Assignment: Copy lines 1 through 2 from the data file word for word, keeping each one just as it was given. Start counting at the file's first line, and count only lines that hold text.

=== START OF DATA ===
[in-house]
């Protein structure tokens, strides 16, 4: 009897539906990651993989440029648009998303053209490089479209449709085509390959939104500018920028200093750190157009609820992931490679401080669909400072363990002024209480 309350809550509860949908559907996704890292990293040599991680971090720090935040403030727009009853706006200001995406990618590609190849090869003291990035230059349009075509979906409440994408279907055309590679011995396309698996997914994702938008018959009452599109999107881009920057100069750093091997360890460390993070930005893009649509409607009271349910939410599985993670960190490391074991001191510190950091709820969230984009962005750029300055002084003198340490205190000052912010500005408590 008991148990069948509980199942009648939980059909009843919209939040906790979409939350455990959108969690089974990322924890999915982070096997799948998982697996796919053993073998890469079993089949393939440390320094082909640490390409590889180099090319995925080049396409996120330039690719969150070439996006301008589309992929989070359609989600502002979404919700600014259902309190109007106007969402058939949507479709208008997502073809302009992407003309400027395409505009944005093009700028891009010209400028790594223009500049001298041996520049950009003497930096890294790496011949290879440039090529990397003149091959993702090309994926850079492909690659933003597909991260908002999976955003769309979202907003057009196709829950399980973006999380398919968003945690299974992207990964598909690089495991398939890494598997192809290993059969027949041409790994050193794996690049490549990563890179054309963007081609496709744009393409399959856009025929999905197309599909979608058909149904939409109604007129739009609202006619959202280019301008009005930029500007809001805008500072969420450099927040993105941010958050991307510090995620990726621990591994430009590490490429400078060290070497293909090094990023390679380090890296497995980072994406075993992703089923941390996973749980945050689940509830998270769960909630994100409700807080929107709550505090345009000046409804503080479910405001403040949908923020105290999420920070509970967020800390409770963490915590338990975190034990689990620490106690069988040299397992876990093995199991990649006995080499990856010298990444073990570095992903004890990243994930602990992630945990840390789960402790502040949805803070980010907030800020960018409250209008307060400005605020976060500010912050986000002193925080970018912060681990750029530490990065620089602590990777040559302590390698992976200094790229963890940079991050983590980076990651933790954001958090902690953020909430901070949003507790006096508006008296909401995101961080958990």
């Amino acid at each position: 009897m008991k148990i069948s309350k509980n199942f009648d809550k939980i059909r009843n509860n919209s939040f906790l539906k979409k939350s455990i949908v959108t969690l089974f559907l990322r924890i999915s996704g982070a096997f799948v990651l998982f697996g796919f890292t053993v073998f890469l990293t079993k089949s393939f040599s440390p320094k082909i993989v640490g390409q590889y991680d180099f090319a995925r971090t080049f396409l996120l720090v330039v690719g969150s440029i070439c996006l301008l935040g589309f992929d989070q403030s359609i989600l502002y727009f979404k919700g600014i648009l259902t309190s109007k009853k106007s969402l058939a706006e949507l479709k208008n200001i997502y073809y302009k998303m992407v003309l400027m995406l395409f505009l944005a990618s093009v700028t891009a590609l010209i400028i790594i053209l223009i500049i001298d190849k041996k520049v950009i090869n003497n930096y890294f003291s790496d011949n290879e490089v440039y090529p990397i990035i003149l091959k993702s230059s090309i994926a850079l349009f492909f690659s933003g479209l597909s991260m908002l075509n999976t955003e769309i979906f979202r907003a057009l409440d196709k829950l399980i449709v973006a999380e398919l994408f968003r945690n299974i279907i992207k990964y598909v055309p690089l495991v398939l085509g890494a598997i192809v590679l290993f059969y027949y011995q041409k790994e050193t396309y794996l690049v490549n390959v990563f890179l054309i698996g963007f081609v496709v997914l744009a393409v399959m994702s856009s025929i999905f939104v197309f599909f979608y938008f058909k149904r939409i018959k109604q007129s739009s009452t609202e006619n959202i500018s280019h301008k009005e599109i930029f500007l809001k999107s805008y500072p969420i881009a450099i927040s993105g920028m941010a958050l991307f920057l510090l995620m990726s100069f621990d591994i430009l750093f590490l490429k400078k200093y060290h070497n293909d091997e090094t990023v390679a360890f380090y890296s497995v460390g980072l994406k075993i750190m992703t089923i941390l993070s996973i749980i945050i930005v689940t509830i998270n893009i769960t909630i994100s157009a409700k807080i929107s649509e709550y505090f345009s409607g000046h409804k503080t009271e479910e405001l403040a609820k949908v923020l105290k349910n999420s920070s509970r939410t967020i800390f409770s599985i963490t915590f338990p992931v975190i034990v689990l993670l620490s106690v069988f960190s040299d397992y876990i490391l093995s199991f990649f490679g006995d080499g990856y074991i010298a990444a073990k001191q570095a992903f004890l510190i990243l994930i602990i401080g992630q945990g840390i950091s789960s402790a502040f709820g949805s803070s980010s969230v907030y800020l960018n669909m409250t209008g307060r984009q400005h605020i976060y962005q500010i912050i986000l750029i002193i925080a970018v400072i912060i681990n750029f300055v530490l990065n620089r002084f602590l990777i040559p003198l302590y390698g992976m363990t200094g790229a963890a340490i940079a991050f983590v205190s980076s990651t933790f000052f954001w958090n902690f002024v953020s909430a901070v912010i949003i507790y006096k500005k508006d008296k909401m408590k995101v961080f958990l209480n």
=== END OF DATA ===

[in-house]
């Protein structure tokens, strides 16, 4: 009897539906990651993989440029648009998303053209490089479209449709085509390959939104500018920028200093750190157009609820992931490679401080669909400072363990002024209480 309350809550509860949908559907996704890292990293040599991680971090720090935040403030727009009853706006200001995406990618590609190849090869003291990035230059349009075509979906409440994408279907055309590679011995396309698996997914994702938008018959009452599109999107881009920057100069750093091997360890460390993070930005893009649509409607009271349910939410599985993670960190490391074991001191510190950091709820969230984009962005750029300055002084003198340490205190000052912010500005408590 008991148990069948509980199942009648939980059909009843919209939040906790979409939350455990959108969690089974990322924890999915982070096997799948998982697996796919053993073998890469079993089949393939440390320094082909640490390409590889180099090319995925080049396409996120330039690719969150070439996006301008589309992929989070359609989600502002979404919700600014259902309190109007106007969402058939949507479709208008997502073809302009992407003309400027395409505009944005093009700028891009010209400028790594223009500049001298041996520049950009003497930096890294790496011949290879440039090529990397003149091959993702090309994926850079492909690659933003597909991260908002999976955003769309979202907003057009196709829950399980973006999380398919968003945690299974992207990964598909690089495991398939890494598997192809290993059969027949041409790994050193794996690049490549990563890179054309963007081609496709744009393409399959856009025929999905197309599909979608058909149904939409109604007129739009609202006619959202280019301008009005930029500007809001805008500072969420450099927040993105941010958050991307510090995620990726621990591994430009590490490429400078060290070497293909090094990023390679380090890296497995980072994406075993992703089923941390996973749980945050689940509830998270769960909630994100409700807080929107709550505090345009000046409804503080479910405001403040949908923020105290999420920070509970967020800390409770963490915590338990975190034990689990620490106690069988040299397992876990093995199991990649006995080499990856010298990444073990570095992903004890990243994930602990992630945990840390789960402790502040949805803070980010907030800020960018409250209008307060400005605020976060500010912050986000002193925080970018912060681990750029530490990065620089602590990777040559302590390698992976200094790229963890940079991050983590980076990651933790954001958090902690953020909430901070949003507790006096508006008296909401995101961080958990």